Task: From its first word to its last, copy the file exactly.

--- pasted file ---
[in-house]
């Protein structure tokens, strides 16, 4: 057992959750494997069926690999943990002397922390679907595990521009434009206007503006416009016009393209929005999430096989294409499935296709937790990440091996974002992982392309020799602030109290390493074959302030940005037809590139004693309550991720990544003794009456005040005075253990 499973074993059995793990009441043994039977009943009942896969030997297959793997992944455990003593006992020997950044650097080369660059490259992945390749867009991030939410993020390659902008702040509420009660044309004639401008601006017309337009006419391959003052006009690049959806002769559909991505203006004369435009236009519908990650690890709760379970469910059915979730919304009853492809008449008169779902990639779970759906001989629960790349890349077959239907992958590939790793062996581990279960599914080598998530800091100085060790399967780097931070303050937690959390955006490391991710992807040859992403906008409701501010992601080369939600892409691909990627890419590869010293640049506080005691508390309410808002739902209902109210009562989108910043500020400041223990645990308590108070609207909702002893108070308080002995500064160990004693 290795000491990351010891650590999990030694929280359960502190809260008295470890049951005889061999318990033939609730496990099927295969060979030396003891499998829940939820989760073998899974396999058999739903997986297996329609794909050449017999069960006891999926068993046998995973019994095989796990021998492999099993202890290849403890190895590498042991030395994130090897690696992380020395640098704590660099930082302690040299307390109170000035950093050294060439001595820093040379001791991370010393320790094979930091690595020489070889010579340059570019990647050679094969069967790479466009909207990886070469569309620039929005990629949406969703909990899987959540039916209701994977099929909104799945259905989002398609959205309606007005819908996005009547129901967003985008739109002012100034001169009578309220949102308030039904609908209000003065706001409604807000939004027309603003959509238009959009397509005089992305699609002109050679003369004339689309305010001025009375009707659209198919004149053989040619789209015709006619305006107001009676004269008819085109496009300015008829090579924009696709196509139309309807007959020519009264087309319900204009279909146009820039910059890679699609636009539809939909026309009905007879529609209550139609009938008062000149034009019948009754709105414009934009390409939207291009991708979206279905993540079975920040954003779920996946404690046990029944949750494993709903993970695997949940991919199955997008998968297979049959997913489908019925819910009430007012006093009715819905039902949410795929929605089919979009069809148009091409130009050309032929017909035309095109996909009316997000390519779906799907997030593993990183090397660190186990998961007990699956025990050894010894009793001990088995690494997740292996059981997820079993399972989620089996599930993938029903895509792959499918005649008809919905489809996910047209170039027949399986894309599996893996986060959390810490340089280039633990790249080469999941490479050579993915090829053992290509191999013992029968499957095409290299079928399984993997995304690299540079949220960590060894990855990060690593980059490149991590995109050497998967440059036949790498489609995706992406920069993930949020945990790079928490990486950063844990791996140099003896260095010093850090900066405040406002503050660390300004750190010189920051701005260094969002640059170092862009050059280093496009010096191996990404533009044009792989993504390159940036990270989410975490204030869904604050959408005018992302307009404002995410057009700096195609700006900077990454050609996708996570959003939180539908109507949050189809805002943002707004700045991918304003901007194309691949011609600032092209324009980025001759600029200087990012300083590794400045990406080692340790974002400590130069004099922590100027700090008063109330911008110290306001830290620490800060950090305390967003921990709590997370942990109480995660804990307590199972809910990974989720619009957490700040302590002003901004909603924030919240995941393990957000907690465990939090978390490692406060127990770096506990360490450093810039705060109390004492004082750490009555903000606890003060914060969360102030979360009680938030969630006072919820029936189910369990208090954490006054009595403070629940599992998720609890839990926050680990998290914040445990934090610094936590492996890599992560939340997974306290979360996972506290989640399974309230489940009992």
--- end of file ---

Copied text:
[in-house]
């Protein structure tokens, strides 16, 4: 057992959750494997069926690999943990002397922390679907595990521009434009206007503006416009016009393209929005999430096989294409499935296709937790990440091996974002992982392309020799602030109290390493074959302030940005037809590139004693309550991720990544003794009456005040005075253990 499973074993059995793990009441043994039977009943009942896969030997297959793997992944455990003593006992020997950044650097080369660059490259992945390749867009991030939410993020390659902008702040509420009660044309004639401008601006017309337009006419391959003052006009690049959806002769559909991505203006004369435009236009519908990650690890709760379970469910059915979730919304009853492809008449008169779902990639779970759906001989629960790349890349077959239907992958590939790793062996581990279960599914080598998530800091100085060790399967780097931070303050937690959390955006490391991710992807040859992403906008409701501010992601080369939600892409691909990627890419590869010293640049506080005691508390309410808002739902209902109210009562989108910043500020400041223990645990308590108070609207909702002893108070308080002995500064160990004693 290795000491990351010891650590999990030694929280359960502190809260008295470890049951005889061999318990033939609730496990099927295969060979030396003891499998829940939820989760073998899974396999058999739903997986297996329609794909050449017999069960006891999926068993046998995973019994095989796990021998492999099993202890290849403890190895590498042991030395994130090897690696992380020395640098704590660099930082302690040299307390109170000035950093050294060439001595820093040379001791991370010393320790094979930091690595020489070889010579340059570019990647050679094969069967790479466009909207990886070469569309620039929005990629949406969703909990899987959540039916209701994977099929909104799945259905989002398609959205309606007005819908996005009547129901967003985008739109002012100034001169009578309220949102308030039904609908209000003065706001409604807000939004027309603003959509238009959009397509005089992305699609002109050679003369004339689309305010001025009375009707659209198919004149053989040619789209015709006619305006107001009676004269008819085109496009300015008829090579924009696709196509139309309807007959020519009264087309319900204009279909146009820039910059890679699609636009539809939909026309009905007879529609209550139609009938008062000149034009019948009754709105414009934009390409939207291009991708979206279905993540079975920040954003779920996946404690046990029944949750494993709903993970695997949940991919199955997008998968297979049959997913489908019925819910009430007012006093009715819905039902949410795929929605089919979009069809148009091409130009050309032929017909035309095109996909009316997000390519779906799907997030593993990183090397660190186990998961007990699956025990050894010894009793001990088995690494997740292996059981997820079993399972989620089996599930993938029903895509792959499918005649008809919905489809996910047209170039027949399986894309599996893996986060959390810490340089280039633990790249080469999941490479050579993915090829053992290509191999013992029968499957095409290299079928399984993997995304690299540079949220960590060894990855990060690593980059490149991590995109050497998967440059036949790498489609995706992406920069993930949020945990790079928490990486950063844990791996140099003896260095010093850090900066405040406002503050660390300004750190010189920051701005260094969002640059170092862009050059280093496009010096191996990404533009044009792989993504390159940036990270989410975490204030869904604050959408005018992302307009404002995410057009700096195609700006900077990454050609996708996570959003939180539908109507949050189809805002943002707004700045991918304003901007194309691949011609600032092209324009980025001759600029200087990012300083590794400045990406080692340790974002400590130069004099922590100027700090008063109330911008110290306001830290620490800060950090305390967003921990709590997370942990109480995660804990307590199972809910990974989720619009957490700040302590002003901004909603924030919240995941393990957000907690465990939090978390490692406060127990770096506990360490450093810039705060109390004492004082750490009555903000606890003060914060969360102030979360009680938030969630006072919820029936189910369990208090954490006054009595403070629940599992998720609890839990926050680990998290914040445990934090610094936590492996890599992560939340997974306290979360996972506290989640399974309230489940009992």